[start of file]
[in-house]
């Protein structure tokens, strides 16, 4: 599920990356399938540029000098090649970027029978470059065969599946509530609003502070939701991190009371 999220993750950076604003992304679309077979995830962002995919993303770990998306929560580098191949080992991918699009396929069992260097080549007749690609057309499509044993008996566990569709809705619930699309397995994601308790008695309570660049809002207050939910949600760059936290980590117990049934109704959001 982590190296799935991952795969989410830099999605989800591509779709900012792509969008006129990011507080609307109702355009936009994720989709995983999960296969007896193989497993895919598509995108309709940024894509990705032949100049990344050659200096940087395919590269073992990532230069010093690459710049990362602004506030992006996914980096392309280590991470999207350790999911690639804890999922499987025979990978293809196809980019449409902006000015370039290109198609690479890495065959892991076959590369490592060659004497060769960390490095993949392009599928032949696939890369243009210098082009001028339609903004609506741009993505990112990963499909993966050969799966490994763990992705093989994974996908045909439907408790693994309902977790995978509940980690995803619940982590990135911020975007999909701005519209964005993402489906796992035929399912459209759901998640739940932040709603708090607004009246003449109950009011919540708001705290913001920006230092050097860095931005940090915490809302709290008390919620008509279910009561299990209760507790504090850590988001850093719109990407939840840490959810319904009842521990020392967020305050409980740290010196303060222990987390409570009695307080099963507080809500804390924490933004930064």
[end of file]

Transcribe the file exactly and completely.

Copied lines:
[in-house]
């Protein structure tokens, strides 16, 4: 599920990356399938540029000098090649970027029978470059065969599946509530609003502070939701991190009371 999220993750950076604003992304679309077979995830962002995919993303770990998306929560580098191949080992991918699009396929069992260097080549007749690609057309499509044993008996566990569709809705619930699309397995994601308790008695309570660049809002207050939910949600760059936290980590117990049934109704959001 982590190296799935991952795969989410830099999605989800591509779709900012792509969008006129990011507080609307109702355009936009994720989709995983999960296969007896193989497993895919598509995108309709940024894509990705032949100049990344050659200096940087395919590269073992990532230069010093690459710049990362602004506030992006996914980096392309280590991470999207350790999911690639804890999922499987025979990978293809196809980019449409902006000015370039290109198609690479890495065959892991076959590369490592060659004497060769960390490095993949392009599928032949696939890369243009210098082009001028339609903004609506741009993505990112990963499909993966050969799966490994763990992705093989994974996908045909439907408790693994309902977790995978509940980690995803619940982590990135911020975007999909701005519209964005993402489906796992035929399912459209759901998640739940932040709603708090607004009246003449109950009011919540708001705290913001920006230092050097860095931005940090915490809302709290008390919620008509279910009561299990209760507790504090850590988001850093719109990407939840840490959810319904009842521990020392967020305050409980740290010196303060222990987390409570009695307080099963507080809500804390924490933004930064």